Note the cast section in our review: we have but two names there - Arya and Anushka. Because these are the only faces you will recognize in the movie. And maybe Ashok Kumar, if you are from the age when he was a known face in Telugu serials that played on Doordarshan. The remaining cast of the film consists of completely unknown faces, most of them foreign.
This is one of the things that make Varna unbearable. Seeing just these two actors in two parallel universes with terrible make-up and even worse dubbing is enough to torture people for the duration of the movie.
Now if you'll notice properly, we mentioned that this is one
of the things that make Varna unbearable. Quite obviously, there are several other factors that make you want to run out of the theatre and dunk your head in a bowl of cold water (or dunk a glass of cold beer into yourself).
Varna is a result of the over-active (read drug-induced) imagination of director Selvaraghavan. Selva made 7/G Brindavan Colony
a few aeons ago, which was a hit in Telugu; and as a result, his subsequent movies keep getting foisted on us regularly. And if you are one of those who's seen his previous venture, Yuganiki Okkadu
, and considered that
absurd, trust us when we say you haven't seen anything yet.
Varna is a love story between characters played by Arya and Anushka. In today's world, Arya goes by the name Madhu Balakrishna (the absurdity begins here, what sort of a name is Madhu Balakrishna?), a math tutor, and Anushka is Ramya, a doctor. The two fall in love after a contrived romance that lasts the entire first half.
In a parallel world, Arya is Mahi, a vagabond-turned-soldier, while Anushka is Varna, a slave girl who wishes to be free. This parallel world does not know what love is, and while Mahi keeps trying to force himself on Varna, the girl keeps repelling him with equal fervor. How these worlds and characters collide, and how the parallel universe learns about love, forms the remaining plot of the movie.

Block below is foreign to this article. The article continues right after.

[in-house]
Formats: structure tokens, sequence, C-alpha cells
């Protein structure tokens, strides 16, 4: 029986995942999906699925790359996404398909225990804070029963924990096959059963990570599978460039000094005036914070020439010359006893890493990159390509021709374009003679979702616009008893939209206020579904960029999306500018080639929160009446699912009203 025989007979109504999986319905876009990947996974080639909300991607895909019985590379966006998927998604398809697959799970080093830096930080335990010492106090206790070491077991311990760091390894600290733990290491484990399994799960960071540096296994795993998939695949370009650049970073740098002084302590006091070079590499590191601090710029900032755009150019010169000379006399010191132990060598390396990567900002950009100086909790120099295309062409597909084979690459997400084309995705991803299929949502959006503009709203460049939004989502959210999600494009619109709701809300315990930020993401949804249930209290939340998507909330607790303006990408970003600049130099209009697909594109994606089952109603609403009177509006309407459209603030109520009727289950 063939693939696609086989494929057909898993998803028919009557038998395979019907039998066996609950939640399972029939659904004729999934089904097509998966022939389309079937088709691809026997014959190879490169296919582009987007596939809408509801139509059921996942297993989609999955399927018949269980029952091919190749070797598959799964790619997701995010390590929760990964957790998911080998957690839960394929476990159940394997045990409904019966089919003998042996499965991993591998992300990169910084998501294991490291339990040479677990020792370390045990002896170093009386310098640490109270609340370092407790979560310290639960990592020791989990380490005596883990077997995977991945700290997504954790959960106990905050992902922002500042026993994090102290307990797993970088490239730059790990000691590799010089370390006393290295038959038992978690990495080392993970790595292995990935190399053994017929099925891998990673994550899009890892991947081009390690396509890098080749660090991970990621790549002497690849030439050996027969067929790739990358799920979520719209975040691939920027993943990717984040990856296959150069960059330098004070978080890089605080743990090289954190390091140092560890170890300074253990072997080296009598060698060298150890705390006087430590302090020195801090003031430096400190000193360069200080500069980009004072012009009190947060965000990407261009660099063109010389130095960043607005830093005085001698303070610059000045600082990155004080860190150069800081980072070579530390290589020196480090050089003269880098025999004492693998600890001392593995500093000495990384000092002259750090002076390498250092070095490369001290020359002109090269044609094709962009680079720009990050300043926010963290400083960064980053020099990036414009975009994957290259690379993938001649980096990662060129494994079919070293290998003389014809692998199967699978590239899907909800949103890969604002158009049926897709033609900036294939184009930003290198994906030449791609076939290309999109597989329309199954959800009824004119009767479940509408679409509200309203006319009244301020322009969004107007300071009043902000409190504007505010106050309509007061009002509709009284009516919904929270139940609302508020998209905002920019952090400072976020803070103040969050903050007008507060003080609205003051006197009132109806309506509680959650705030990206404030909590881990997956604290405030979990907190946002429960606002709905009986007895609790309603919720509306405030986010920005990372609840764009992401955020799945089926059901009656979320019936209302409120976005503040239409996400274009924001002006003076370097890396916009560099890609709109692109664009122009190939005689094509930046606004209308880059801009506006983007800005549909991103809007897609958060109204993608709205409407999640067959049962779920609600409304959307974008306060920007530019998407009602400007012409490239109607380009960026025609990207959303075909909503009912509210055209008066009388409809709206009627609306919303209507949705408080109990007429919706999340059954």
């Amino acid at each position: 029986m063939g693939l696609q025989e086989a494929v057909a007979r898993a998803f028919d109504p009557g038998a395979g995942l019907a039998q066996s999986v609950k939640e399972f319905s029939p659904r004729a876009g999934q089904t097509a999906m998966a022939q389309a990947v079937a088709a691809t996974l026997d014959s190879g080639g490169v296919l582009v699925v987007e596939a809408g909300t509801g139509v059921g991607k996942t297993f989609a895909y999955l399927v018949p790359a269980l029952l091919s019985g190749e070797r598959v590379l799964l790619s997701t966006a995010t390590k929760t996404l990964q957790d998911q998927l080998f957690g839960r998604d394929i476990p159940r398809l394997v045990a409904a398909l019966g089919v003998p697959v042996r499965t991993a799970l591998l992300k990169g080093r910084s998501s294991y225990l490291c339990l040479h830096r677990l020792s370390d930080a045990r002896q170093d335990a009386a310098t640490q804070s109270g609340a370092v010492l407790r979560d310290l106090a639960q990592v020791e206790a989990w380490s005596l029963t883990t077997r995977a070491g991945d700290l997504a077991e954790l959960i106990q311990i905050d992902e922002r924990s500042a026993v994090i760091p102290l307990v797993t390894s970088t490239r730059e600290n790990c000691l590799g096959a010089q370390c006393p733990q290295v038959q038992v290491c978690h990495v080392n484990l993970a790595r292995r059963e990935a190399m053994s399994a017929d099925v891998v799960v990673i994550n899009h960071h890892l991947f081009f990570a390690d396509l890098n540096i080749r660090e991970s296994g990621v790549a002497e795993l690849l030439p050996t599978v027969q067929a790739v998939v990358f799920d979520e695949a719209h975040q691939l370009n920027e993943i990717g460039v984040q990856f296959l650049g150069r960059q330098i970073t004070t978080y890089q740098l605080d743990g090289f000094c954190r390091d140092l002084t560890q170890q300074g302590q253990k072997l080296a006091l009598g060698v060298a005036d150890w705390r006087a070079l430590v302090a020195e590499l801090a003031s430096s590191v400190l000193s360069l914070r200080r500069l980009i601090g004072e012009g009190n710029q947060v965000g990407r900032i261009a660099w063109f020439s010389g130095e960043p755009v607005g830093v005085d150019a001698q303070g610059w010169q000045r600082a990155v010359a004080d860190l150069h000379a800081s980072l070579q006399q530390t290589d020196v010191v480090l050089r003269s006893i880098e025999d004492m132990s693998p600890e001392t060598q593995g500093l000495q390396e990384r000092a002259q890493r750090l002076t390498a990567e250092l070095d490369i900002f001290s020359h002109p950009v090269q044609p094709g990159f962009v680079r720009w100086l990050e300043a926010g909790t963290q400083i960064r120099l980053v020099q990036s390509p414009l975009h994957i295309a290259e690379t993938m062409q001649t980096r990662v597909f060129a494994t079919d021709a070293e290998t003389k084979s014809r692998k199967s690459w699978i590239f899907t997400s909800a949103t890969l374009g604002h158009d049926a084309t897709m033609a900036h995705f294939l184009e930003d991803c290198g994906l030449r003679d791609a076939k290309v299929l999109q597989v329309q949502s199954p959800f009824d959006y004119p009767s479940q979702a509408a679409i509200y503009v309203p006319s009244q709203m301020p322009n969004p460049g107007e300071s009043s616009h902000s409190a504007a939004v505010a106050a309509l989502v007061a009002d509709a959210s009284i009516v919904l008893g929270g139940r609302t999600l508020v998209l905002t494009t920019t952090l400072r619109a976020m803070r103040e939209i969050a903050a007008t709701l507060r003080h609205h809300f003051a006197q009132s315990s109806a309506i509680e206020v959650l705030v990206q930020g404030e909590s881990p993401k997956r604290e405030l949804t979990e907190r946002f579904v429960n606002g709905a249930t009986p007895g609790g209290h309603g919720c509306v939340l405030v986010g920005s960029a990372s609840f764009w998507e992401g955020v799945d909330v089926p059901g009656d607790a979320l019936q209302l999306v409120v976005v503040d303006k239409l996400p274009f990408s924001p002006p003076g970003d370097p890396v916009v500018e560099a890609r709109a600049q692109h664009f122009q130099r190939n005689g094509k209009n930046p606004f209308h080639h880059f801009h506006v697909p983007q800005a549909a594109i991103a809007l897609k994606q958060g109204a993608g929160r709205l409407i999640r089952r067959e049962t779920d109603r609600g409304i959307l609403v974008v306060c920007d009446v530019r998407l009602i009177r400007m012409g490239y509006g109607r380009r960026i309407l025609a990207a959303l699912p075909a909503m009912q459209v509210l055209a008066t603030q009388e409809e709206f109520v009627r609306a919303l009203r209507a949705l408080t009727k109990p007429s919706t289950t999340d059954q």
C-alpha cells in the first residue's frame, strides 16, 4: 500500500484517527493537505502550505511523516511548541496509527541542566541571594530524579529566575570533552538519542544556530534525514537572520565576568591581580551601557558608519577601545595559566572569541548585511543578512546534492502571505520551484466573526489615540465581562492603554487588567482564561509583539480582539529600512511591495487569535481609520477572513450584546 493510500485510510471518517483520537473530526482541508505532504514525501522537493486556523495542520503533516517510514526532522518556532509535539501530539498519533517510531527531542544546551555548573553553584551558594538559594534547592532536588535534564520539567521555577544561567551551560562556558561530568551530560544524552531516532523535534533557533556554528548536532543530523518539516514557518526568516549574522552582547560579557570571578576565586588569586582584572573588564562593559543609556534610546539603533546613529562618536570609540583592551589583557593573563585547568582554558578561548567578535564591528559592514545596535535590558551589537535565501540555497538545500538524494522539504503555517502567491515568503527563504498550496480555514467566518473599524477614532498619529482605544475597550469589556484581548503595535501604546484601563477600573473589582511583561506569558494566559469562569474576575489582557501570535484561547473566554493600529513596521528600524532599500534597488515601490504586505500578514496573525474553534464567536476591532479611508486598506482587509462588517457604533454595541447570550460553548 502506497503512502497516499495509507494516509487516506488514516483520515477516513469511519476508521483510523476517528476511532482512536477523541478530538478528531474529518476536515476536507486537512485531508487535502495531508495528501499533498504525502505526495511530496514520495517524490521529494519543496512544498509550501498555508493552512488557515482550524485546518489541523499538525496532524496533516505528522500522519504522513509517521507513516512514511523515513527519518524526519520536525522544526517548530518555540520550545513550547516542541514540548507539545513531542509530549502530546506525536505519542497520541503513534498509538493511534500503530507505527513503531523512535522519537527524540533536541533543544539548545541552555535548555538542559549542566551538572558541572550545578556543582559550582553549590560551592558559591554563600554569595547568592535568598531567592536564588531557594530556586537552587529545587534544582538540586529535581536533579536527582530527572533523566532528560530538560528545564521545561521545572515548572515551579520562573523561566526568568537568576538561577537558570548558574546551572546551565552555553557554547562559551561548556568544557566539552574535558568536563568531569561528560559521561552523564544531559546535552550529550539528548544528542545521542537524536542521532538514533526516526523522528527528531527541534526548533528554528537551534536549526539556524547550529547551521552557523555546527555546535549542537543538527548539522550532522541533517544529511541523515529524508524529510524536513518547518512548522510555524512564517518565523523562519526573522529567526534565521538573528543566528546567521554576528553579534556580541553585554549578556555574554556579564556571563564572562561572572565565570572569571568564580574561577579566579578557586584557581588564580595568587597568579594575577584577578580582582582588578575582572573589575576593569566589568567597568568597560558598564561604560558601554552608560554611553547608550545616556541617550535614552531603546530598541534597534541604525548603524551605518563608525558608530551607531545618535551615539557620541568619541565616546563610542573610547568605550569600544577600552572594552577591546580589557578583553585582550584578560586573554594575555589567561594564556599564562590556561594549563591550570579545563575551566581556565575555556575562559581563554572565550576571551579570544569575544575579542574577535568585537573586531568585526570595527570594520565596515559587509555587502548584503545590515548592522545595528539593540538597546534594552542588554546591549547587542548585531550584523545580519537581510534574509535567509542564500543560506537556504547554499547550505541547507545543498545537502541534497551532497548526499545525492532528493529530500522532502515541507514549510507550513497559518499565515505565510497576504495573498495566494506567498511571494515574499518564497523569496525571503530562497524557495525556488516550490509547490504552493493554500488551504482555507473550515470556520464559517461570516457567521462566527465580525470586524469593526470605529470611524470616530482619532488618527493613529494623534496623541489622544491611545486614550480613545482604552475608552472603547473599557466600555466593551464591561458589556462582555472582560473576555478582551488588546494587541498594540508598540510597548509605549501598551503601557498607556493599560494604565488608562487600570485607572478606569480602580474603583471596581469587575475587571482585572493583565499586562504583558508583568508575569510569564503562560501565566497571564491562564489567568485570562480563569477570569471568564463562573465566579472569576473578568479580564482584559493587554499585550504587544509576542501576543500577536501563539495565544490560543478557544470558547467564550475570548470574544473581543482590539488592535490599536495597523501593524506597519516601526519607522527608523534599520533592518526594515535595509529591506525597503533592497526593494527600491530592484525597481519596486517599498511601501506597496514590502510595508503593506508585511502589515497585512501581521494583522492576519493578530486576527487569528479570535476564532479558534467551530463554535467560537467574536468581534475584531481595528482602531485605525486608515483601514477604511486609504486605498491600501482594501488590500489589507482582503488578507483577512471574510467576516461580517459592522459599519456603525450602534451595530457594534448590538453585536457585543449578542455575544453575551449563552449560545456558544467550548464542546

This absolutely fantastic and incredible tale is told with outstanding visual flair and zero narrative panache by Selvaraghavan. The movie flips between the parallel universes in the first half, and shifts completely to the parallel universe populated with strange creatures and stranger humans in the second half.
The film begins with a tedious love story which drags on and on without ever drawing you in. The characters keep saying yes and no to each other multiple times, and finally fall in love, only to be separated immediately.
The fantasy world in the second half is too vague and weird. Firstly, we never got used to the fact that the strange-looking white characters speak rustic Telugu. The world and customs of the people in this country are also totally outlandish, leaving the audience with major disconnects.
Arya and Anushka are completely handicapped by the script. They put in competent performances, but in a lot of places, seem like they are forced to do what the director asks them to do. The rest of the cast is not even worth mentioning.
The music is terrible, and the songs are replete with weird lyrics - we thought we even heard a line that goes "veedhilo okate untundi, intlo rendu manchaalu untaayi
However, the visuals are brilliant, and the VFX team brings Selva's imagination to life in an outstanding manner. The VFX integration is nearly seamless, leaving us with a grand visual experience.
If you've never felt acute restlessness, Varna is for you. By the end of it, you will not wish it upon your worst enemy.